The appointment of Reynald Temarii as president of the OFC in 2004 heralded a new era for Oceania. It was the first time a French-speaker had been appointed in the position. Not only was he young and Polynesian, but he was an experienced politician. In tandem with General Secretary, Tai Nicholas, he has brought a sense of vibrancy to the role.

Pragmatic and intelligent, Temarii wasted no time in announcing the  restructuring of the organisation of the OFC  upon his election with a list of reforms aimed at raising the game's profile within and outside the region.

He concentrated mainly on the organisation's financial position and reviewing existing systems affecting operations and competitions. His background in politics (he was a former French Polynesian Minister of Sport) and as an international for Tahiti has put him in good stead to oversee the changes.

My 2006: Reynald Temarii
For me, the most important moment of 2006 was the signing of the Memorandum of Understanding between the United Nations and the OFC on Wednesday 15 November during our 40th anniversary celebrations in Tahiti. 

The agreement acknowledges football's  status in taking part in health, social and cultural policies of the different governments in the region. Furthermore, for me, it stands as the text defining the upcoming role of the OFC, as an active partner on which each government of our 13 Member Associations can use to create sustainable development in the area.

2006 has been a tremendous year for OFC and its national associations. When Australia departed for the AFC, it was the beginning of a new adventure for us and we overcame many challenges very successfully. I will remember 2006 as a year of great progress for the OFC.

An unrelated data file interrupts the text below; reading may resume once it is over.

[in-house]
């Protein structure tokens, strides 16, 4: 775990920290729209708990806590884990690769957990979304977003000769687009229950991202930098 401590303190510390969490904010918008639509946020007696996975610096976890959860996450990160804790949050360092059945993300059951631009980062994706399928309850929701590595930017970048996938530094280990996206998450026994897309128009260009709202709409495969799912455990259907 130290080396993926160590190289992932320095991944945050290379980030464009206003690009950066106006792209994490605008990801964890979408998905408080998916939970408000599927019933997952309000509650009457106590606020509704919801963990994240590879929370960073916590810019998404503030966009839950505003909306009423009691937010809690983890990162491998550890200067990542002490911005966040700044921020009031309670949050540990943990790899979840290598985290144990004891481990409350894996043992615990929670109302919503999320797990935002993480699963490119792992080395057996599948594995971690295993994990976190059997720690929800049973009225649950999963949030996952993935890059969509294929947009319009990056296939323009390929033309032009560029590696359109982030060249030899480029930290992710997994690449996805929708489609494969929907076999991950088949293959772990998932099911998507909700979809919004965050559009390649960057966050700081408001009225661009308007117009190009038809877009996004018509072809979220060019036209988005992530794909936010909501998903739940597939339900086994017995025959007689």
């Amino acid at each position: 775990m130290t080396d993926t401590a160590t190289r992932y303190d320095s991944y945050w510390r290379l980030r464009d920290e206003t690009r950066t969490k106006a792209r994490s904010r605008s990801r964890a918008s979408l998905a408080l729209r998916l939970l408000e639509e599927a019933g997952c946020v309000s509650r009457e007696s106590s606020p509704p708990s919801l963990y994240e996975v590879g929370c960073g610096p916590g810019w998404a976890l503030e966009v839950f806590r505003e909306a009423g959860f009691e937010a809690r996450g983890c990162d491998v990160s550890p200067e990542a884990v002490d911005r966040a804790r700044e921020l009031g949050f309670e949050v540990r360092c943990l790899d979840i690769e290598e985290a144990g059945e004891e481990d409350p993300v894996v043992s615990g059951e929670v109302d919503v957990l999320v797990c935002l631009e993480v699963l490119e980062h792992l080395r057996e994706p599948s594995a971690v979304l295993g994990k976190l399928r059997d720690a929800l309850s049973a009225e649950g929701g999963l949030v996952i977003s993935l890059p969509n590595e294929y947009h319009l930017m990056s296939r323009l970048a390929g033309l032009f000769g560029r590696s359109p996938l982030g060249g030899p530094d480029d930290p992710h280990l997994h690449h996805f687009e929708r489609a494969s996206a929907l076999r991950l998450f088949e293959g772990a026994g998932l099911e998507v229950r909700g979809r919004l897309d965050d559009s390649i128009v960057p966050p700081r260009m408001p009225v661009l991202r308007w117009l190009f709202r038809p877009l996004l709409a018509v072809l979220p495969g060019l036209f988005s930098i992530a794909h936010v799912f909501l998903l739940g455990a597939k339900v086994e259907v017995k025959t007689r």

However, Australia still plays an important role in the region. The human, technical and financial resources granted by the Australian government to the Pacific countries explain why the OFC should support Australia in future projects. 

At the close of this year, the progress made since Australia's departure is thrilling, exceptional even. For the first time ever OFC was represented by a national association other than Australia or New Zealand in the final stages of a FIFA World Cup (Beach Soccer) when  the Solomon Islands recorded a historical victory  registered on the Copacabana against CAF champions, Cameroon, winning 5-2. 

In the  FIFA U-20 Women's World Cup , a young New Zealand side drew against Brazil 0-0 and had a very close match with Russia. Plus, Auckland City has performed with great bravery, courage and commitment in the  FIFA Club World Cup in Japan .

For many people, this year will be remembered as the year of Germany 2006. As a member of the FIFA Executive Committee, I had the privilege to be seated in the official areas.  But, for some matches, I chose to be in the stands to feel the excitement of supporters. It was an unforgettable experience.

During 2006, two moments captured the spirit of Fair Play when the UN Secretary General, Mr Kofi Annan and the President of the European Commission, Mr Manuel Barroso, both publicly recognized football as an extraordinary tool to convey the values of respect and solidarity to people throughout the world. Their declarations illustrated the respect FIFA, and President Blatter, are enjoying on the international stage. In my eyes, this is highly deserved recognition for the 'Football for Hope' programme.

The future of the game is young people - they are such an inspiration in my role as president. I was particularly moved when I visited Vanuatu and met the children of three primary schools. Though I do not live in the country, I felt concerned by some of the issues facing the ni-Vanuatu people, such as the high rate of school drop-outs. It is on such occasions as this that the load of responsibilities weighs heavily on my shoulders. As football is the most popular sport in the Pacific, it is the duty of the OFC to help where we can - and we will continue to help them in the coming years.

As for the future, I hope that the war in Iraq and conflict in the world will cease - and that strides will be made to eradicate poverty and poor health. In football, I hope that the spirit of the game will remain, that standards particularly in the OFC will continue to rise - and that New Zealand can build upon their efforts so far to create a wonderful first  FIFA Women's World Cup in 2008 .